He's now had his jabs and his microchip, so only another two weeks before we can take him out on proper walks to burn up all that energy - I say we, it won't be me, because I'm still barely able to walk more than a few steps before having to sit down and recover.
On the plus side, he is very friendly, makes a huge fuss of everybody, and has a lovely temperament most of the time. It's amazing how companionable he is, you could never feel lonely with him around.
It's been a very tough week quite apart from the chaos and mess that Steve creates all by himself. The rounds of medical and professional appointments has been a marathon, 16 in total, each one raising new issues and managing to add stacks of yet more admin type things to do to my ever-growing admin mountain, which now takes up 7 storage boxes. Forms, letters, emails to write, historical paperwork to find, issues to address - it's both endless and mindless, and I'm almost at the point of losing the plot completely, and sorely tempted to take a match to it and dance around the fire while it burns. However that would only be a temporary solution - I really would need to brick up the letter-box, cancel my internet subscription and move to a desert island to completely solve the problem. Or sell the children. Or die of cancer.
Dying of cancer has been somewhat uppermost in my mind lately. For nearly a year my life has been dominated by cancer treatment that has been very hard to deal with, and I'm now left with feeling so weak and ill and shattered all the time that I feel like 10% of the person I used to be. On top of all of that, the radiotherapy burns are very debilitating, both in terms of pain and mobility. Being a mother to three children who all have varying degrees of disability and special needs is beyond a full-time job at the best of times, and we just seem to lurch from one crisis to the next on a week-by-week basis. It means that my cancer is about 8th or 9th on the list of priorities at any given time, which is a mixed blessing. At least I don't get time to obsess and get depressed about it all, but neither do I get the time to rest, relax and recuperate, which is essential to cancer recovery. So this week wasn't really the best week to read a piece of research that indicates that 30% of breast cancers pop up all over again, and that when that happens, it often means a very poor prognosis. I don't even know yet if all the chemo and radiotherapy has banished both my cancers completely, so to see in black and white how prevalent recurrence is wasn't the most cheerful moment of the week.
Then there are all the issues that all these appointments bring. If you don't have disabled children, you may think that the professionals we have to consult are just that, professional, and that with their knowledge and experience they actually make our lives easier. Well, no and no. Some, in fact most, are excellent, with good will and well-meaningness exuding from them. However, just in any other walk of life, there are some very difficult, tricky characters who just make a really difficult situation a thousand times worse. It is this end of the professional spectrum that I'm having to deal with at the moment. A totally unnecessary set of very stressful situations are being played out, and I'm left feeling vulnerable, frightened, angry, rageful, shocked and horribly sad. To work our way out of this will mean a huge amount of research, emails, meetings - and it's all so scary, particularly coming at a time when I really don't have the resources to fight our corner like I should normally be able to.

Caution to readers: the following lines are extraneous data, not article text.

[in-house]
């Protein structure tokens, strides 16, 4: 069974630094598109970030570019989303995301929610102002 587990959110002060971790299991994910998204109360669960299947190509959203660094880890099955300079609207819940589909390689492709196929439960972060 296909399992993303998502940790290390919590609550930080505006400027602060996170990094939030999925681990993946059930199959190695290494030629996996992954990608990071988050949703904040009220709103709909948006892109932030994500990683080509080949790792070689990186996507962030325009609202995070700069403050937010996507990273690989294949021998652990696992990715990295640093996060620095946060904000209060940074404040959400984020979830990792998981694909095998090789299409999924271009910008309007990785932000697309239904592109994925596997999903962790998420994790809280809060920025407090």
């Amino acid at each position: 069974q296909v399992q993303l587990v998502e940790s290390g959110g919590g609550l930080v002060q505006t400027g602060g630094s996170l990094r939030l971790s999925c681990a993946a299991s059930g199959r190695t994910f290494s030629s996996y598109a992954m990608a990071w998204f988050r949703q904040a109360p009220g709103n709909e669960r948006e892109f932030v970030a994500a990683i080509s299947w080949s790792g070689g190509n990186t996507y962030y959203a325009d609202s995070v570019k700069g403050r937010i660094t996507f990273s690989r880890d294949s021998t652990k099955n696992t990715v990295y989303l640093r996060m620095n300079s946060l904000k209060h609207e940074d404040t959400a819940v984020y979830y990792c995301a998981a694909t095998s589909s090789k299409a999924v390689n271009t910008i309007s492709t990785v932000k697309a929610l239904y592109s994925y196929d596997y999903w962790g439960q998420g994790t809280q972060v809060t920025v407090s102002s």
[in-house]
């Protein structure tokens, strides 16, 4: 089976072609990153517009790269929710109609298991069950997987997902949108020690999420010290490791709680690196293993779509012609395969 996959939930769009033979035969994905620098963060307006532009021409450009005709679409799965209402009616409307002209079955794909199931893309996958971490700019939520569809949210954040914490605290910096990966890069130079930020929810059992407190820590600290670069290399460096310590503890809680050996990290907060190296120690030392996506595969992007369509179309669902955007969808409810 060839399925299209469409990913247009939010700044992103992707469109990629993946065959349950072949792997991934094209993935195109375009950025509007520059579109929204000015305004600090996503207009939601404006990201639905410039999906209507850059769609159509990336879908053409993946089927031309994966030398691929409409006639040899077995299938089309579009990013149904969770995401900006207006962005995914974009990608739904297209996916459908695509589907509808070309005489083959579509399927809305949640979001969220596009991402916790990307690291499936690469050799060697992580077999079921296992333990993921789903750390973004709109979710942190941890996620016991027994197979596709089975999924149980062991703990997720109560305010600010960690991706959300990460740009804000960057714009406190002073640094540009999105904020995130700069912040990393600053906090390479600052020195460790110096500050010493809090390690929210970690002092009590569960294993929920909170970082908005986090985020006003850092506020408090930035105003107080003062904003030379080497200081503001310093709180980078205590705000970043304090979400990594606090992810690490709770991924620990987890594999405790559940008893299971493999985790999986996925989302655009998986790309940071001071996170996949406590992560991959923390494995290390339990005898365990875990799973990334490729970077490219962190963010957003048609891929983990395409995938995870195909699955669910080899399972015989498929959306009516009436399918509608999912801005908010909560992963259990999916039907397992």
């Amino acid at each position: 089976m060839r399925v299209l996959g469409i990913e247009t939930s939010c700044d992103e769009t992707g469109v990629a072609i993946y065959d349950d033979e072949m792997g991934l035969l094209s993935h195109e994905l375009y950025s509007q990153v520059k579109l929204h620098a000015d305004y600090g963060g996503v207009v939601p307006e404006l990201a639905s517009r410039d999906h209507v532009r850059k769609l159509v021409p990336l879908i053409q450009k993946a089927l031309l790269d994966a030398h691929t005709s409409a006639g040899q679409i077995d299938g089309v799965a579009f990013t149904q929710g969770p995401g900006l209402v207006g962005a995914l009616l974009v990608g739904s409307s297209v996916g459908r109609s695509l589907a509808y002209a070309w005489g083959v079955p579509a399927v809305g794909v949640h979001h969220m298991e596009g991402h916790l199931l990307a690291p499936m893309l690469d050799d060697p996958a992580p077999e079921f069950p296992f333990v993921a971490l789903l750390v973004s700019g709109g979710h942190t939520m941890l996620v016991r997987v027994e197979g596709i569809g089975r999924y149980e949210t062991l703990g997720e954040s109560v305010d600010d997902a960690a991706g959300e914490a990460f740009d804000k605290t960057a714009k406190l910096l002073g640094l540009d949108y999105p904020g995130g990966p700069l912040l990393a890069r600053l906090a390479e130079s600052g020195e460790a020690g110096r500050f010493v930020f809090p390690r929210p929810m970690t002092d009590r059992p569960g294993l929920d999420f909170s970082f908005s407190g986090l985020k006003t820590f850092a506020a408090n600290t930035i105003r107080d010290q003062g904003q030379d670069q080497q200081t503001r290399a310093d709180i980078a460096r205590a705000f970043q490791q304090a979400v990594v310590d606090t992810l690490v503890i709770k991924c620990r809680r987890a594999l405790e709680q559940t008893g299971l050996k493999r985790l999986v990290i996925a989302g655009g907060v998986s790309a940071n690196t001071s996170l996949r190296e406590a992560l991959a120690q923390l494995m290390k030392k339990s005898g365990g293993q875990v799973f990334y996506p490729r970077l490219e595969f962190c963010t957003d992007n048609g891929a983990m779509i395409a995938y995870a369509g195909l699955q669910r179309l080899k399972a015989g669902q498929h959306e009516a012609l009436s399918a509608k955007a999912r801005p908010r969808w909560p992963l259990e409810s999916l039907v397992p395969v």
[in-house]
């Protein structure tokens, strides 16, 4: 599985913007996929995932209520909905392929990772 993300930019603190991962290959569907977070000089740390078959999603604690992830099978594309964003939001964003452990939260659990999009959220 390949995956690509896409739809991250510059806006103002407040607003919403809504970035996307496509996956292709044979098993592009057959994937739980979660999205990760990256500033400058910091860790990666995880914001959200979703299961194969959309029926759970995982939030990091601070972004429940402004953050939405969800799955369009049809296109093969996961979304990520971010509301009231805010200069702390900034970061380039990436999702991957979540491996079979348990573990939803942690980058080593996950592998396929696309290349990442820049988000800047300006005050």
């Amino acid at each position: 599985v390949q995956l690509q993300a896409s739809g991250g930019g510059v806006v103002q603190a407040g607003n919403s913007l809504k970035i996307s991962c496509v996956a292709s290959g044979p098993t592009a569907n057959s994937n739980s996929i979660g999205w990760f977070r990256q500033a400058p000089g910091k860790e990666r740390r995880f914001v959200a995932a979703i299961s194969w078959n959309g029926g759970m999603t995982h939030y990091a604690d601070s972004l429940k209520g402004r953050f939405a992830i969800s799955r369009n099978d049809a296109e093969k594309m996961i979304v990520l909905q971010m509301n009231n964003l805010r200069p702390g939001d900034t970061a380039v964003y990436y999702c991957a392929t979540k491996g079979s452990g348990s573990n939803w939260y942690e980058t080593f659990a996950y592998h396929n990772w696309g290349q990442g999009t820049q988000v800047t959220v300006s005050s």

So WM has come up with a solution, aided and abetted by my lovely friend, Anita, of the Cancer Photo Shot blog fame. He is whisking me away for the weekend, and Anita is moving in to keep the balls in the air here at home, and to wipe up Steve's poo by the bucket load.
We're off to an amazing hotel on the seafront in Bournemouth, called The Grove and run by Macmillan, it's especially for people with cancer. 3 nights of just stopping ahead and I just can't wait. In a cancer-friendly environment I won't get the stares I might get elsewhere because of my bright red burns and my bald head. No one will bat an eyelid if I never leave the hotel and just curl up and read a book or several. However if I do want to go out, I can hire a mobility scooter! How cool is that...... I can be a menace on the promenade!
This week we only have 9 appointments so it will be a bit easier. I finally got around to seeing my GP this morning about the Goitre they discovered 7 months ago. A whole new set of tests and treatments to look forward to, now how exciting is that? It actually might be...... there is a very long-shot that with proper treatment all my extra weight might just fall off effortlessly..... but then again it might not, but I'm holding on to that thought to get me past the blood tests and needles that I'll need.
We took little 10 week old Steve to the vets on Saturday, where they used an elephant sized needle for his microchip, and he totally put me to shame. The vet warned us to expect pitiful whelps of pain and distress, and Steve didn't even murmur - he was so brave. I really wish I was too.